Theodore Allen, The Invention of the White Race, Verso 2012

To learn and grow through history, one must first look at it.

That arresting statement, printed on the back cover of the first (1994) volume, reflected the fact that, after poring through 885 county-years of Virginia’s colonial records, Allen found “no instance of the official use of the word ‘white’ as a token of social status” prior to its appearance in a 1691 law. As he explained, “Others living in the colony at that time were English; they had been English when they left England, and naturally they and their Virginia-born children were English, they were not ‘white.’” “White identity had to be carefully taught, and it would be only after the passage of some six crucial decades” that the word “would appear as a synonym for European-American.”

Allen was not merely speaking of word usage, however. His probing research led him to conclude – based on the commonality of experience and demonstrated solidarity between African-American and European-American laboring people, the lack of a substantial intermediate buffer social control stratum, and the “indeterminate” status of African-Americans – that the “white race” was not, and could not have been, functioning in early Virginia.

It is in the context of such findings that he offers his major thesis — the “white race” was invented as a ruling class social control formation in response to labor solidarity as manifested in the later, civil war stage of Bacon’s Rebellion (1676-77).  To this he adds two important corollaries: 1) the ruling elite, in its own class interest, deliberately instituted a system of racial privileges to define and maintain the “white race” and 2) the consequences were not only ruinous to the interests of African-Americans, they were also “disastrous” for European-American workers, whose class interests differed fundamentally from those of the ruling elite.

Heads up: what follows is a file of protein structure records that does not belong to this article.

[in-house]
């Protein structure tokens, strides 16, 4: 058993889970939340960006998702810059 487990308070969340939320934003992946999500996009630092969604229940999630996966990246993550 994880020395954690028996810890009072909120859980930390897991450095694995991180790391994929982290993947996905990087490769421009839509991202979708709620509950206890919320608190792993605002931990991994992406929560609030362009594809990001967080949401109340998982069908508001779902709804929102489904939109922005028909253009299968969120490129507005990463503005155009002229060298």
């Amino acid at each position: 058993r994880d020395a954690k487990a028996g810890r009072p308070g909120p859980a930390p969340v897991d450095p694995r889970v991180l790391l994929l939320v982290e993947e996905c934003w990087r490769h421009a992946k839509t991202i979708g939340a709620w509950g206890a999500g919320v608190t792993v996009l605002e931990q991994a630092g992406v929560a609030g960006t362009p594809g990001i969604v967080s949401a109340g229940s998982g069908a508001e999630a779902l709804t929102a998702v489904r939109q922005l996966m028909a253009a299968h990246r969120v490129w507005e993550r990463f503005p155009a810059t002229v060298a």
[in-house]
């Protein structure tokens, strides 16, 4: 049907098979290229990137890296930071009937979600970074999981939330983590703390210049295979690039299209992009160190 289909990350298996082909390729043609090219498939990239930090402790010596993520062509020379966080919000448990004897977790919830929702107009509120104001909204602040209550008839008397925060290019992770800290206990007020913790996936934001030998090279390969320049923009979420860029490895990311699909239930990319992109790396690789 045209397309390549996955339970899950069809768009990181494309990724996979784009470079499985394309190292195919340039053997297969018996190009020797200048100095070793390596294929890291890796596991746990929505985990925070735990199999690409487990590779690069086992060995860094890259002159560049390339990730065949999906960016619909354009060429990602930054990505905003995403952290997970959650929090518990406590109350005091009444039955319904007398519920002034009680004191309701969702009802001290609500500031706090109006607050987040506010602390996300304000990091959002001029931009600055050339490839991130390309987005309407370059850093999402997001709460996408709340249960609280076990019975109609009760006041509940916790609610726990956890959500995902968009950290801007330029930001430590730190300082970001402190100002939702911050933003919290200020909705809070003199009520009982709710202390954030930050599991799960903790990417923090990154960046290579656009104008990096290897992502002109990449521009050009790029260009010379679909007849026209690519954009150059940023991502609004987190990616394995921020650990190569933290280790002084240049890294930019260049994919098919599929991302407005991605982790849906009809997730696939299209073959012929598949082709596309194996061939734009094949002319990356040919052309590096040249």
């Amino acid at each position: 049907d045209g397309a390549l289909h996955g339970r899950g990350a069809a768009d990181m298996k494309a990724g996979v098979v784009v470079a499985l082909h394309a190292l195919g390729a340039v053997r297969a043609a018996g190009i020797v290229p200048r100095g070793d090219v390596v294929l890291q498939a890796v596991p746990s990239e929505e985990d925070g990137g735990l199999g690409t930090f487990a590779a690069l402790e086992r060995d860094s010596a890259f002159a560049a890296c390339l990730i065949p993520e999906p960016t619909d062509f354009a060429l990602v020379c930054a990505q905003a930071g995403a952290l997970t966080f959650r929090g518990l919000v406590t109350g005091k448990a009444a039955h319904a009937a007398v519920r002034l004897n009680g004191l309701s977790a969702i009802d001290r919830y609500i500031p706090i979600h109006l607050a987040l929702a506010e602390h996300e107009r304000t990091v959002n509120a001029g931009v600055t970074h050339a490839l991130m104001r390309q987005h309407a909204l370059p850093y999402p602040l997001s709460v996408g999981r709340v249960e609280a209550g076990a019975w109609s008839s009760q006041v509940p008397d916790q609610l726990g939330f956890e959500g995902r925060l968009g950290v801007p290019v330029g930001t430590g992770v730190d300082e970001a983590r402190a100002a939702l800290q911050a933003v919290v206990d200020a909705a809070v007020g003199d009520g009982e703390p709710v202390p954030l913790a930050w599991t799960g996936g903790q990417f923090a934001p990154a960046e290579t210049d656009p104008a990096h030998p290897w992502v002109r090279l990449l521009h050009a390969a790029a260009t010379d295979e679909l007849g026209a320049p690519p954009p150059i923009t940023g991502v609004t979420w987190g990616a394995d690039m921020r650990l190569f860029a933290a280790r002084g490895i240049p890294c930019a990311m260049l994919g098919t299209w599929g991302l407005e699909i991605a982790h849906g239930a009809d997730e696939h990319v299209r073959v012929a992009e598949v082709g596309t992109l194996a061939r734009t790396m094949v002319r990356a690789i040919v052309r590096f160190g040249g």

It can be tiring, all that whiteness


I am posting a short segment from the first chapter of my book, On Being Included: Racism and Diversity in Institutional Life, which was published by Duke University Press last year ( As the new academic year approaches, and events and workshops are being announced, I keep noticing how easily whiteness gets reproduced. Below is one example of coming up against whiteness….


What does it mean to talk about whiteness as an institutional problem or as a problem of institutions? When we describe institutions as being white, we are pointing to how institutional spaces are shaped by the proximity of some bodies and not others: white bodies gather, and create the impression of coherence. When I walk into university meetings that is just what I encounter. Sometimes I get used to it. At one conference we organize, four Black feminists arrive. They all happen to walk into…

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Some Striking Feature: Whiteness and Institutional Passing


I was very pleased to participate in a conference Disrupting Visibility: The Politics of Passing co-hosted by the Centre for Feminist Research on Friday. It was a wonderful event – I learnt so much from the papers I listened to. I also gave a lecture, which I am sharing here. I have just added some notes and references – otherwise, this lecture is pretty much as I presented it, which please note means that it is not a polished piece!


“Some Striking Feature: Whiteness and Institutional Passing,” presented at Disrupting Visibility: The Politics of Passing, Friday June 12th 2015, Goldsmiths.

With thanks to Morganne Conti and Linnete Manriques for their work in organising this event on passing and for the opportunity for me to speak as part of it. I really enjoyed returning to the question of passing. I say “returning” because one of the very first academics events I…

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On identity-reductionism vs. experience-inclusive revolutionary theory



the political guideline of “no matter what, it is unacceptable to disagree with someone about x political matter if they have y identity/lived experience” is not a liberatory set of politics.

there’s a distinction that should be made here:

there’s the very real fact that of course we should be open to hearing people’s lived experiences. people who try to insist that they know everything about how things were for a Cuban expat’s family in Cuba are out of line. it’s important to not deny *this particular set of facts*, the narrative of *their own lives*.

but it’s also incorrect for a Cuban expat to be able to show up and have people have no choice but to take their word on Castro.

for instance, there are some Palestinians who collaborate with the Israeli government, in the Palestinian Authority. if we were to talk with them, they might say, “listen…

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Mixed race identity: externally imposed or internally constructed?